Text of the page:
In her commentary on John’s letters, Karen H. Jobes writes to bridge the distance between academic biblical studies and pastors, students, and laypeople who are looking for an in-depth treatment of the issues raised by these New Testament books. She approaches the three letters of John as part of the corpus that includes John’s Gospel, while rejecting an elaborate redactional history of that Gospel that implicates the letters. Jobes treats three major themes of the letters under the larger rubric of who has the authority to interpret the true significance of Jesus—an issue that is pressing in our religiously pluralistic society today with its many voices claiming truth about God.
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“To be ‘lawless’ does not mean simply to break the law; it means to disdain the very idea of a law to which one must submit.” (Page 143)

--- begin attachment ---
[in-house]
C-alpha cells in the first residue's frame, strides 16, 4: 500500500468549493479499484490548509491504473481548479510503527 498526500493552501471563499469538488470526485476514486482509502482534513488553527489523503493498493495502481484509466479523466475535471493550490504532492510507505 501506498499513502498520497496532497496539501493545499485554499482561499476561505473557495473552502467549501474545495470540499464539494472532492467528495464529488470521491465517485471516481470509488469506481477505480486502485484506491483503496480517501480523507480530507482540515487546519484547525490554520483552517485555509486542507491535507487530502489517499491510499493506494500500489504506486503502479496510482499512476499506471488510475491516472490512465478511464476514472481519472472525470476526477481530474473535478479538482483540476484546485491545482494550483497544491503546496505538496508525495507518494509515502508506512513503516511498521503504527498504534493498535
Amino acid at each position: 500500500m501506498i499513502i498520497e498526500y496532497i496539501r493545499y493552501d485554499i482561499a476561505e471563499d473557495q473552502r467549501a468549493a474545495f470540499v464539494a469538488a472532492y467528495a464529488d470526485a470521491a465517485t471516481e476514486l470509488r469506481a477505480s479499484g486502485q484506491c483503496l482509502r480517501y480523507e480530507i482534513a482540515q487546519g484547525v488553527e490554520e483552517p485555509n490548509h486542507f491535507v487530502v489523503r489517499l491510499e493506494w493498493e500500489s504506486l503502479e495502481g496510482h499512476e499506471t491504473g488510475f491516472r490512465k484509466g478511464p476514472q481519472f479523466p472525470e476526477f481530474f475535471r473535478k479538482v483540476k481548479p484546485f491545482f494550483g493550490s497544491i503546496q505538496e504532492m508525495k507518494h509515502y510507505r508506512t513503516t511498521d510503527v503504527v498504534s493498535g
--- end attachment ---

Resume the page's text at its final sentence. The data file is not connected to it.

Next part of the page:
“Thus, while the temporal focus of 1:1 is on the lifetime of Jesus, it alludes to his preexistence and reminds the readers of what they have believed since the beginning of their faith in Christ.” (Page 46)
“But the Greek word translated ‘fellowship’ (κοινωνία) means having not only a close relationship but also an association based on common interests and purposes. John invites his readers to enter into a relationship with God the Father and his Son, Jesus Christ, by embracing God’s redemptive purposes for the world in general and for individual lives in particular, as Jesus revealed them.” (Page 53)
“Anomia is the rejection of God’s authority and the exaltation of the autonomy of the self.” (Page 143)
“Specifically, the author is keen to convince his readers to continue in their faith in Jesus Christ despite the disruption and confusion caused by members of the community who have left the church (2:19).” (Page 37)
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Joshua Keith Ensley
Paul Whitehorn, Jr.